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Engineering LibreTexts

2.11: Comments

As programs get bigger and more complicated, they get more difficult to read. Formal languages are dense, and it is often difficult to look at a piece of code and figure out what it is doing, or why.

For this reason, it is a good idea to add notes to your programs to explain in natural language what the program is doing. These notes are called comments, and in Python they start with the # symbol:

# compute the percentage of the hour that has elapsed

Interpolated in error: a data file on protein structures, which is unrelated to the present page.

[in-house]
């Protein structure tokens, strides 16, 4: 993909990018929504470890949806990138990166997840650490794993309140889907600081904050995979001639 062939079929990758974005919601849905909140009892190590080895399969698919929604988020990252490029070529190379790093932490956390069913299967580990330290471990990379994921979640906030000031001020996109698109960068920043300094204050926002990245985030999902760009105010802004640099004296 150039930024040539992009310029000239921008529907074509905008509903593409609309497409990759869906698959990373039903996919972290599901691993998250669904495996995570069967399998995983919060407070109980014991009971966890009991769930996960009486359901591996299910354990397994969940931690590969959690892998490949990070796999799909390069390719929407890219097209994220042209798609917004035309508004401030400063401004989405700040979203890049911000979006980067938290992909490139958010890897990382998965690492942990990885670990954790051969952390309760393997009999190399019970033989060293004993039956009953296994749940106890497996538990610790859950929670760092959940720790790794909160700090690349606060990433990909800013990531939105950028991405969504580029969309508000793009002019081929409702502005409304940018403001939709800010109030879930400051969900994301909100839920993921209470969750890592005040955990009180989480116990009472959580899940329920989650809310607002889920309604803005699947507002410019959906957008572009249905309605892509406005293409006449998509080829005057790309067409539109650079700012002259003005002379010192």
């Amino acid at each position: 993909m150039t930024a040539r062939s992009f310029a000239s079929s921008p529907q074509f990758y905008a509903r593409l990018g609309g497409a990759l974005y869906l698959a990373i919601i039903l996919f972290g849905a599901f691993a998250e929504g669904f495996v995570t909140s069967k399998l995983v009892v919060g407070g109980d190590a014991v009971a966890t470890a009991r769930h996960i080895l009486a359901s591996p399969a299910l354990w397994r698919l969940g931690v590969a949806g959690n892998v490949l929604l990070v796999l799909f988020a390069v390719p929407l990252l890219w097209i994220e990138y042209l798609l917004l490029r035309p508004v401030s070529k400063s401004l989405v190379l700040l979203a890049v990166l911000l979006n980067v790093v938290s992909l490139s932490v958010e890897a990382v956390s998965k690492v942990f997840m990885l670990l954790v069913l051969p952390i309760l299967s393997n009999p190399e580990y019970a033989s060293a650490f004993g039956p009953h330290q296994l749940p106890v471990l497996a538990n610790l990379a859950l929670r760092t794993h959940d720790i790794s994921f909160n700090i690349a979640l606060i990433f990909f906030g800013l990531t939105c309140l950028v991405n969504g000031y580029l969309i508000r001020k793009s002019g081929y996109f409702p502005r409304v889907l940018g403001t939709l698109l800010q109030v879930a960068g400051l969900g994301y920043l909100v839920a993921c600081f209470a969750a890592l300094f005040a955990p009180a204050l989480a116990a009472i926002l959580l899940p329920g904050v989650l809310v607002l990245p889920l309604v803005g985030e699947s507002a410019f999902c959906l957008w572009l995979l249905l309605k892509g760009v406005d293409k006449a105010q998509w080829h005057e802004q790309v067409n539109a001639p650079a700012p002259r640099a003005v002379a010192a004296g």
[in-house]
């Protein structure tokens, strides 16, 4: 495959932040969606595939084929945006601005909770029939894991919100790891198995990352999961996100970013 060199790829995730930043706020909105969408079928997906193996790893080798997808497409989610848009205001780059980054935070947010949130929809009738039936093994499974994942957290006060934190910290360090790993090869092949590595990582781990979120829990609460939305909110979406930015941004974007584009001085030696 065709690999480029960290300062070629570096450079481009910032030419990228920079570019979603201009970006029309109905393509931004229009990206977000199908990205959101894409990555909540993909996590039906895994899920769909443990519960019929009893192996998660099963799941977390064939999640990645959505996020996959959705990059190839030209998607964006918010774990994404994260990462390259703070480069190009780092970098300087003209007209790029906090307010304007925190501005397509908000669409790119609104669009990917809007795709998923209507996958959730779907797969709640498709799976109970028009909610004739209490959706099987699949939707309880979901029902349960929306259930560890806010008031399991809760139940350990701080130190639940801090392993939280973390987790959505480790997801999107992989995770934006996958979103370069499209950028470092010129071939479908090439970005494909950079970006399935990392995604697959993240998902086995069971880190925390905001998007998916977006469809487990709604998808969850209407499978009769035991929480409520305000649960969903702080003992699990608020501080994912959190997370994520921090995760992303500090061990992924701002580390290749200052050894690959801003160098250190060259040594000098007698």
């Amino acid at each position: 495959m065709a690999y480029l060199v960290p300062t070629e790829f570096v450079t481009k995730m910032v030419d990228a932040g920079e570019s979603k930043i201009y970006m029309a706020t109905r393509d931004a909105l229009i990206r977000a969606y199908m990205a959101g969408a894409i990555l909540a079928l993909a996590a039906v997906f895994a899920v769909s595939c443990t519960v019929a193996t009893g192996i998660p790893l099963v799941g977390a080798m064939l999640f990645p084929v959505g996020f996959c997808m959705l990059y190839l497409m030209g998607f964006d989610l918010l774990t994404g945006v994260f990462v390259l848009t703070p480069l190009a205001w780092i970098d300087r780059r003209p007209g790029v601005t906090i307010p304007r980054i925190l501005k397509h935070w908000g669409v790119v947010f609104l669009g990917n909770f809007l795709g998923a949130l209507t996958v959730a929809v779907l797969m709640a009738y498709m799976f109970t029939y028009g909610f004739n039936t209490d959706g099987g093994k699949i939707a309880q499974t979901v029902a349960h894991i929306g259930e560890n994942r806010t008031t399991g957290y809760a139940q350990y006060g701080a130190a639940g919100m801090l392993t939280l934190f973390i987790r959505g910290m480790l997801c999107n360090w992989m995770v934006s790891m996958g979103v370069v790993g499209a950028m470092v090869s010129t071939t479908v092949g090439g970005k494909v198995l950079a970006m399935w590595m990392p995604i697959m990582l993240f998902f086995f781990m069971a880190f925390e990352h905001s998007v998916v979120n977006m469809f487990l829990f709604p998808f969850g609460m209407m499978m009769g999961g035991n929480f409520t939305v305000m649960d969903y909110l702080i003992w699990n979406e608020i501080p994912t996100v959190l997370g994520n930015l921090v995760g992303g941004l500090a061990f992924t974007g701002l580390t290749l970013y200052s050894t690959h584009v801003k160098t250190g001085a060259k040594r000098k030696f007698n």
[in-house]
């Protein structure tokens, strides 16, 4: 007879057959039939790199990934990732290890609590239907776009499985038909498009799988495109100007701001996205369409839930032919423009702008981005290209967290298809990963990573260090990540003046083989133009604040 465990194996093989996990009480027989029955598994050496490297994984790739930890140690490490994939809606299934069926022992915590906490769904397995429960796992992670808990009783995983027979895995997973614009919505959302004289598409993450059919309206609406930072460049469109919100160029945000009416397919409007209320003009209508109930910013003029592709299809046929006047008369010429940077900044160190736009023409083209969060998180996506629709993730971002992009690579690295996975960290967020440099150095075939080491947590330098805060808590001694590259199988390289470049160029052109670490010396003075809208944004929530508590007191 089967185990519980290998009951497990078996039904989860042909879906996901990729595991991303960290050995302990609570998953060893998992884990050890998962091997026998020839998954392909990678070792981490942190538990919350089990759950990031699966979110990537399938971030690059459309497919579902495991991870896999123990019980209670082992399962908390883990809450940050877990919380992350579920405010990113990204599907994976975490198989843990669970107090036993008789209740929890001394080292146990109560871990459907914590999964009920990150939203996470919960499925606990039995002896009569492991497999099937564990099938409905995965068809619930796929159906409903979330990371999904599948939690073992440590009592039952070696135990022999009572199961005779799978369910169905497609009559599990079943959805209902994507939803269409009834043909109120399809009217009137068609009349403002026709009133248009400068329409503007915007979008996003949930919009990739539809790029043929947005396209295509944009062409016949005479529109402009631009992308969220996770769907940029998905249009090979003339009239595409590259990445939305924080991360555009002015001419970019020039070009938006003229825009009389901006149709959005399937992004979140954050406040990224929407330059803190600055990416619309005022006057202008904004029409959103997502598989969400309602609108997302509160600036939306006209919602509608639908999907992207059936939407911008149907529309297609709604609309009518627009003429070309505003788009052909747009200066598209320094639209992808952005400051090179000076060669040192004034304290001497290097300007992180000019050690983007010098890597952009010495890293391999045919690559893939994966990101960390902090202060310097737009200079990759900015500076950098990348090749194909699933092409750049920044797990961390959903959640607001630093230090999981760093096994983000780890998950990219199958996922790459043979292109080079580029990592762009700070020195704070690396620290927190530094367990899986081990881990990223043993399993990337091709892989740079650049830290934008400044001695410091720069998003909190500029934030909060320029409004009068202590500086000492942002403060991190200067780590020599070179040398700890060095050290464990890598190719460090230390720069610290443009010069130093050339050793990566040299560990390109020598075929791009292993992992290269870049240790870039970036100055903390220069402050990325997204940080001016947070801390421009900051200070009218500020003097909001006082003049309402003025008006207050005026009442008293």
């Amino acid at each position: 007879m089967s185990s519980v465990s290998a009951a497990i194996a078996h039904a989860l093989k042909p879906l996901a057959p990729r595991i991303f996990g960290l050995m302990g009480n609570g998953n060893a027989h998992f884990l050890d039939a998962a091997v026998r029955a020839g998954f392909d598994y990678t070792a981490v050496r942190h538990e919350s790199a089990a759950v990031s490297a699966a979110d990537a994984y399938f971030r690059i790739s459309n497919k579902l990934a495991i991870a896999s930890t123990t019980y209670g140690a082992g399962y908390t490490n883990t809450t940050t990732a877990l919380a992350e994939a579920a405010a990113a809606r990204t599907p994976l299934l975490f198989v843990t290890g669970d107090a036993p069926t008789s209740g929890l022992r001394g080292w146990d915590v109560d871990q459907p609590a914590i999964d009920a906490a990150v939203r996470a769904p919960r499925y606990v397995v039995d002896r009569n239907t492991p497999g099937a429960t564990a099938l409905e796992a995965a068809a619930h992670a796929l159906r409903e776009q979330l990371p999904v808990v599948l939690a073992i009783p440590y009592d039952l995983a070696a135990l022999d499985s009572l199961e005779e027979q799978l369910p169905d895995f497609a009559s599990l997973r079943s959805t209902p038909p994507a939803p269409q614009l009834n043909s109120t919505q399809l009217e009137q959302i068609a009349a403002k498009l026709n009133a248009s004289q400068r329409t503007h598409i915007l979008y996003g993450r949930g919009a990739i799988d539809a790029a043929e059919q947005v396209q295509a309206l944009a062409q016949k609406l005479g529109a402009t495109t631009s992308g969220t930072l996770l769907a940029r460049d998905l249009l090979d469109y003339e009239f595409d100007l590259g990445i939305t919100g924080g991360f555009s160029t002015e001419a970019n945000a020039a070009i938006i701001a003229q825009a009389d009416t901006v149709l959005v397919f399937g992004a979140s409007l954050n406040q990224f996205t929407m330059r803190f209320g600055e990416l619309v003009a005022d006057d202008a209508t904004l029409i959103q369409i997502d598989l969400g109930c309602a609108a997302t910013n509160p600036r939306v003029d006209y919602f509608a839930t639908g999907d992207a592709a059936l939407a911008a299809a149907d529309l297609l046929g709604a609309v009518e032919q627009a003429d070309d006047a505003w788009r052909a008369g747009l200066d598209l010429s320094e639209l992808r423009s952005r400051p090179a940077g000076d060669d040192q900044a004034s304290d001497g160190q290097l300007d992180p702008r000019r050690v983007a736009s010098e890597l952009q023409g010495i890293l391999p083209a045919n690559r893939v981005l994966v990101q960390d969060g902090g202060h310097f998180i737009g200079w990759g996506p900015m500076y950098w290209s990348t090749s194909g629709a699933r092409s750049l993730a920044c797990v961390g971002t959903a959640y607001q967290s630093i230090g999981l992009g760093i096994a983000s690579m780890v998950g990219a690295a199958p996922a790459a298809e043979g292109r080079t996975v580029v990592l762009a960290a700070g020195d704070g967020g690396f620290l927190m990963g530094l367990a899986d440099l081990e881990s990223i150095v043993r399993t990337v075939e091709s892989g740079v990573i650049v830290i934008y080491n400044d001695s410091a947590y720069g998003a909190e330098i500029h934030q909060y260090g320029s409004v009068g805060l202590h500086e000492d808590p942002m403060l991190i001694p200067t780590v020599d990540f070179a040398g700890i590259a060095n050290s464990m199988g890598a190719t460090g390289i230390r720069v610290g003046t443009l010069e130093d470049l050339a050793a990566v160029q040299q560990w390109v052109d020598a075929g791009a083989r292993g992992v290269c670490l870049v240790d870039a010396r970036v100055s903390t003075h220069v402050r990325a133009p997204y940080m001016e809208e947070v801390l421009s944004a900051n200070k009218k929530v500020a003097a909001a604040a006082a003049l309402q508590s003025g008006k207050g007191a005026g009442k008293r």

percentage = (minute * 100) / 60

In this case, the comment appears on a line by itself. You can also put comments at the end of a line:

percentage = (minute * 100) / 60     # percentage of an hour

Everything from the \# to the end of the line is ignored; it has no effect on the program.

Comments are most useful when they document non-obvious features of the code. It is reasonable to assume that the reader can figure out what the code does; it is much more useful to explain why.

This comment is redundant with the code and useless:

v = 5     # assign 5 to v

This comment contains useful information that is not in the code:

v = 5     # velocity in meters/second.

Good variable names can reduce the need for comments, but long names can make complex expressions hard to read, so there is a trade-off.